12.8. In words, the total stock of money (M) multiplied by the velocity of circulation (V) equals the total number of transactions paid by that money (T) multiplied by the price of these transactions (P). Further it is assumed that there is a constant relationship (denoted by k) between the money flows related to these transactions and total value added, that is:

P*T=k*Ytotal,

where, by definition, total value added (Ytotal) is the sum of the official valued added (Yofficial) and underground value added (Yunder). Therefore

M*V=k*(Yofficial+Yunder),

thus Mt * Vt = k * (Yofficialt + Yundert), over some range of years t = 0,1,…T.

12.9. The stock of money (currency plus demand deposits) is readily measurable, money velocity can be estimated and the official estimates of value added are known. Thus, if the size of the underground economy as a ratio of the official economy is assumed known for a benchmark year, then the underground component can be calculated for all subsequent years.

12.10. Feige applied the method to the United States. Following Laurant (1979), he estimated the velocity of cash as the quotient of the number of transactions a bank note survives before being worn out and the average lifetime of banknotes. The first part of this estimate was based on bank note wearing tests. He then assumed that the underground economy was zero in 1939. Based on these assumptions he calculated the size of the underground economy as 27% in 1979.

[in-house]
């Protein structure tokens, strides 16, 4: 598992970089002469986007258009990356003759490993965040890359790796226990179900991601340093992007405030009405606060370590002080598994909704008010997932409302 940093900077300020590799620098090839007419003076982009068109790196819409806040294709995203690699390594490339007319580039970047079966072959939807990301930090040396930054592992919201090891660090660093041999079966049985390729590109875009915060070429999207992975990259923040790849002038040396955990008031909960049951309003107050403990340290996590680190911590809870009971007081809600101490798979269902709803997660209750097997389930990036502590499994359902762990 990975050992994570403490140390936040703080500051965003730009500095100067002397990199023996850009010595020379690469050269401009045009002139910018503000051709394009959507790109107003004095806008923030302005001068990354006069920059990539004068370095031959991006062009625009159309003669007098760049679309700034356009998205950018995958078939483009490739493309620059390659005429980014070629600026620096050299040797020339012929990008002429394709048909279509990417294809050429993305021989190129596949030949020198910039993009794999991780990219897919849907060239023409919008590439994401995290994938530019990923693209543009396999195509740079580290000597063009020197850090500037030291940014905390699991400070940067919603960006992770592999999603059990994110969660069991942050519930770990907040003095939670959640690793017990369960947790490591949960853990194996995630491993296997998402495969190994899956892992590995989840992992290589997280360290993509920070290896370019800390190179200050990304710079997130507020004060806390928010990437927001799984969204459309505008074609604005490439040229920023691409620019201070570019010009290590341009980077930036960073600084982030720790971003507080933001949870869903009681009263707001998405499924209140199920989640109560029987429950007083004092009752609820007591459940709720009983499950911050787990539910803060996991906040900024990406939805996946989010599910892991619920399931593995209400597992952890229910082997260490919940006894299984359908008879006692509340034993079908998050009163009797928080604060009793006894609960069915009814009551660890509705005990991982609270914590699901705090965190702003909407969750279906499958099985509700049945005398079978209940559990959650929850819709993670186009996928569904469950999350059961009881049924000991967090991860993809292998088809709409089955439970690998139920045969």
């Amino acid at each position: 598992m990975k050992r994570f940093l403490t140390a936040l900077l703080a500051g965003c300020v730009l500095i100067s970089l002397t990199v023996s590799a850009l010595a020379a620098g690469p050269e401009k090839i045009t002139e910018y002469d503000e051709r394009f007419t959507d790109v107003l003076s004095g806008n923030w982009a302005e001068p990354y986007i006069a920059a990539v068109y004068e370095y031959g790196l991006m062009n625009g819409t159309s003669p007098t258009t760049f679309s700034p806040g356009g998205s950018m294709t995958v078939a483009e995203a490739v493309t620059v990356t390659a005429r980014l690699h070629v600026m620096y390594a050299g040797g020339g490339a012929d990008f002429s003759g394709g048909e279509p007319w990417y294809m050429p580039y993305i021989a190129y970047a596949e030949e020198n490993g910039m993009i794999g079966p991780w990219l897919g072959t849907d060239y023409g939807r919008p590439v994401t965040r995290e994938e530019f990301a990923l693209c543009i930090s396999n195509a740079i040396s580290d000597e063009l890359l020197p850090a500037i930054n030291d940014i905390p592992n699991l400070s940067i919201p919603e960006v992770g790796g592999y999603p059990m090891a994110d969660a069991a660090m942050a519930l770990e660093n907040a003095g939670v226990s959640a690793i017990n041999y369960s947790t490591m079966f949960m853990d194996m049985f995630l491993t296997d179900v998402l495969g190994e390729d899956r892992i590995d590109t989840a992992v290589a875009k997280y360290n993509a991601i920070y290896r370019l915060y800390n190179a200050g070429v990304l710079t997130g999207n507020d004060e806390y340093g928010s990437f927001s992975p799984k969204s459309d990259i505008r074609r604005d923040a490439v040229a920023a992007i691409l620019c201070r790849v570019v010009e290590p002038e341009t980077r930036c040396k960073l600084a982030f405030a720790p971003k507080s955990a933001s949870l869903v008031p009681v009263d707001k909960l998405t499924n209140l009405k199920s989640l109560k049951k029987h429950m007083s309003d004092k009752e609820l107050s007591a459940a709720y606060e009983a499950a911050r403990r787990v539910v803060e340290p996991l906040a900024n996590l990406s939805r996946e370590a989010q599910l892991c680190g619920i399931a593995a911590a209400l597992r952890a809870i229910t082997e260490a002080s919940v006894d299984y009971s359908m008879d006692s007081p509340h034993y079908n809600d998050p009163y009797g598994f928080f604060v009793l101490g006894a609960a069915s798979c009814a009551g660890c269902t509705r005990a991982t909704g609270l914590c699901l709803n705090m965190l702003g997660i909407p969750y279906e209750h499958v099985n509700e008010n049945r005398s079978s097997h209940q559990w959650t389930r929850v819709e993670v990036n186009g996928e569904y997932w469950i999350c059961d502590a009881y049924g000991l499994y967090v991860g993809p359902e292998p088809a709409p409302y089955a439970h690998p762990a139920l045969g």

12.11. There are several problems with respect to Feige’s method. The assumption of a constant ratio of transactions to official GDP seems heroic. As Cramer (1980) pointed out it is highly likely that some monetary transactions that have nothing to do with income generation are included in the calculations, for example the results of the introduction of a stricter cash management in large companies and of repurchase agreements and of euro-dollar deposits, which very frequently change ownership in the United States. Evidently part of the money notionally in circulation, in particular bills of large denomination, is not actually in circulation but kept as a store of wealth. Furthermore, the amount of money held as cash depends upon interest and inflation rates and people’s perception of the likelihood of being robbed. Increased facilities for and use of cheques and credit cards can also be expected to have had an impact.

12.12. Cramer also criticised Feige’s estimate of the income velocity of cash money. Cramer preferred an alternative estimate based on the number of cash withdrawals at banks and the average number of uses of a banknote between withdrawal and deposit.